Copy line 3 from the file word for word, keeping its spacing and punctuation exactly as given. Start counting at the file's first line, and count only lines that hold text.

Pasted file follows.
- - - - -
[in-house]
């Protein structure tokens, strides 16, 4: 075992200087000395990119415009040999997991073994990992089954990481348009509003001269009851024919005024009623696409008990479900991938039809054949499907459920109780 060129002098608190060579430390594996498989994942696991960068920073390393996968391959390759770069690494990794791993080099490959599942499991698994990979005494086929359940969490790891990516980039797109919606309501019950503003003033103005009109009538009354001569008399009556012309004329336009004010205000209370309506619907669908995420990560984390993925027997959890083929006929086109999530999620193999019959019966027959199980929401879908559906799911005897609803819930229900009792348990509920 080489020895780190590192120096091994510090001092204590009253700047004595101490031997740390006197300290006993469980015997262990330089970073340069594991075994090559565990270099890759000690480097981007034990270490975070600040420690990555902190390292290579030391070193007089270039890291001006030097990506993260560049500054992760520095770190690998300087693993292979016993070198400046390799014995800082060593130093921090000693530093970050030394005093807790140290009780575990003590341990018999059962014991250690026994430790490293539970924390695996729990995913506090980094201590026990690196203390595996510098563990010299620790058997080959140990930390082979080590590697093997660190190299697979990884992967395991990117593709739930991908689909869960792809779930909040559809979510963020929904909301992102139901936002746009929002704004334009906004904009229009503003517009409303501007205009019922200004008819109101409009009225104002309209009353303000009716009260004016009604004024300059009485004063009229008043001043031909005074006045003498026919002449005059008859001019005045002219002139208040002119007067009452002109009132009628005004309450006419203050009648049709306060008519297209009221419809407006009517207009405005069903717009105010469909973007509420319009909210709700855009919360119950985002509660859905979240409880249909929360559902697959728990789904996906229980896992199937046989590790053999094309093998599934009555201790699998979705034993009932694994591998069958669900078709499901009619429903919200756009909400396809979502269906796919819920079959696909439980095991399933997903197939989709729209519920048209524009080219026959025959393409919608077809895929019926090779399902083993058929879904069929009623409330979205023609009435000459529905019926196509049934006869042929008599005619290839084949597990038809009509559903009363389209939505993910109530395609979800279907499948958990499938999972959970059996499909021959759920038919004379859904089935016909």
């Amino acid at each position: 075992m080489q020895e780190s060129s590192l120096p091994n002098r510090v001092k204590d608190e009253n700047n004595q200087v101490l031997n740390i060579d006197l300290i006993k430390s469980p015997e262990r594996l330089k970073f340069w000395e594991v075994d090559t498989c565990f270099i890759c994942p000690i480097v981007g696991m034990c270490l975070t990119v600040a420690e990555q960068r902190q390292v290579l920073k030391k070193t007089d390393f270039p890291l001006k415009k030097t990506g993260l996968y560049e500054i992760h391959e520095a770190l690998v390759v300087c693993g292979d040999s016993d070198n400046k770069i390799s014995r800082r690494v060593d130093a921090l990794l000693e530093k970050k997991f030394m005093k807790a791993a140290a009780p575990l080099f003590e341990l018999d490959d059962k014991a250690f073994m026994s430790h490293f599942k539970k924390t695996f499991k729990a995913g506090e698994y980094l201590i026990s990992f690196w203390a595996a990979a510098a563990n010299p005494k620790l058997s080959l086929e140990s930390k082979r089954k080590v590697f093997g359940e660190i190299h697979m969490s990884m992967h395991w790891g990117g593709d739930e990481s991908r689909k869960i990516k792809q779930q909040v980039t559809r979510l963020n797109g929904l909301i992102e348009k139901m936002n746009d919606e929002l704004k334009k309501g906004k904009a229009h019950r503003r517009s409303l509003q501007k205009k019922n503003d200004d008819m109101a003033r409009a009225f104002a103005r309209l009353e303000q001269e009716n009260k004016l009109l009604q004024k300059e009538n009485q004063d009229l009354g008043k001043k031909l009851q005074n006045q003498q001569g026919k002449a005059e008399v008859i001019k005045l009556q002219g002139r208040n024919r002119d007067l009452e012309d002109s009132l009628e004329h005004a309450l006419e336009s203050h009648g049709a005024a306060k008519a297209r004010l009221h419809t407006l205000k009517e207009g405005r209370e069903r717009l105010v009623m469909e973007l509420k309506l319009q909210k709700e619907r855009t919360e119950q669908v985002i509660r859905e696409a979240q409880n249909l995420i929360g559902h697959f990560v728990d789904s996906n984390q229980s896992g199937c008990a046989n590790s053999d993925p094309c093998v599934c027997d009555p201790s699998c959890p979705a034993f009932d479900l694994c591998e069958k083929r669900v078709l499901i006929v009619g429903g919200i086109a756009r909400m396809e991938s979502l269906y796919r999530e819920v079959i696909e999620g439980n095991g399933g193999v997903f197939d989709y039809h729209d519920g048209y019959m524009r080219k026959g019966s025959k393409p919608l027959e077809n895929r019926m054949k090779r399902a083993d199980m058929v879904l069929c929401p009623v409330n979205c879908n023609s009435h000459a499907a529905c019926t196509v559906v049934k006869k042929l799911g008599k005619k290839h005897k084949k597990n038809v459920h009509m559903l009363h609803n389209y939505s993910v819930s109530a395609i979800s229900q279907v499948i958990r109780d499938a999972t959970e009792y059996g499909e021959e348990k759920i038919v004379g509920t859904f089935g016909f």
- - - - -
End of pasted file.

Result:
């Amino acid at each position: 075992m080489q020895e780190s060129s590192l120096p091994n002098r510090v001092k204590d608190e009253n700047n004595q200087v101490l031997n740390i060579d006197l300290i006993k430390s469980p015997e262990r594996l330089k970073f340069w000395e594991v075994d090559t498989c565990f270099i890759c994942p000690i480097v981007g696991m034990c270490l975070t990119v600040a420690e990555q960068r902190q390292v290579l920073k030391k070193t007089d390393f270039p890291l001006k415009k030097t990506g993260l996968y560049e500054i992760h391959e520095a770190l690998v390759v300087c693993g292979d040999s016993d070198n400046k770069i390799s014995r800082r690494v060593d130093a921090l990794l000693e530093k970050k997991f030394m005093k807790a791993a140290a009780p575990l080099f003590e341990l018999d490959d059962k014991a250690f073994m026994s430790h490293f599942k539970k924390t695996f499991k729990a995913g506090e698994y980094l201590i026990s990992f690196w203390a595996a990979a510098a563990n010299p005494k620790l058997s080959l086929e140990s930390k082979r089954k080590v590697f093997g359940e660190i190299h697979m969490s990884m992967h395991w790891g990117g593709d739930e990481s991908r689909k869960i990516k792809q779930q909040v980039t559809r979510l963020n797109g929904l909301i992102e348009k139901m936002n746009d919606e929002l704004k334009k309501g906004k904009a229009h019950r503003r517009s409303l509003q501007k205009k019922n503003d200004d008819m109101a003033r409009a009225f104002a103005r309209l009353e303000q001269e009716n009260k004016l009109l009604q004024k300059e009538n009485q004063d009229l009354g008043k001043k031909l009851q005074n006045q003498q001569g026919k002449a005059e008399v008859i001019k005045l009556q002219g002139r208040n024919r002119d007067l009452e012309d002109s009132l009628e004329h005004a309450l006419e336009s203050h009648g049709a005024a306060k008519a297209r004010l009221h419809t407006l205000k009517e207009g405005r209370e069903r717009l105010v009623m469909e973007l509420k309506l319009q909210k709700e619907r855009t919360e119950q669908v985002i509660r859905e696409a979240q409880n249909l995420i929360g559902h697959f990560v728990d789904s996906n984390q229980s896992g199937c008990a046989n590790s053999d993925p094309c093998v599934c027997d009555p201790s699998c959890p979705a034993f009932d479900l694994c591998e069958k083929r669900v078709l499901i006929v009619g429903g919200i086109a756009r909400m396809e991938s979502l269906y796919r999530e819920v079959i696909e999620g439980n095991g399933g193999v997903f197939d989709y039809h729209d519920g048209y019959m524009r080219k026959g019966s025959k393409p919608l027959e077809n895929r019926m054949k090779r399902a083993d199980m058929v879904l069929c929401p009623v409330n979205c879908n023609s009435h000459a499907a529905c019926t196509v559906v049934k006869k042929l799911g008599k005619k290839h005897k084949k597990n038809v459920h009509m559903l009363h609803n389209y939505s993910v819930s109530a395609i979800s229900q279907v499948i958990r109780d499938a999972t959970e009792y059996g499909e021959e348990k759920i038919v004379g509920t859904f089935g016909f």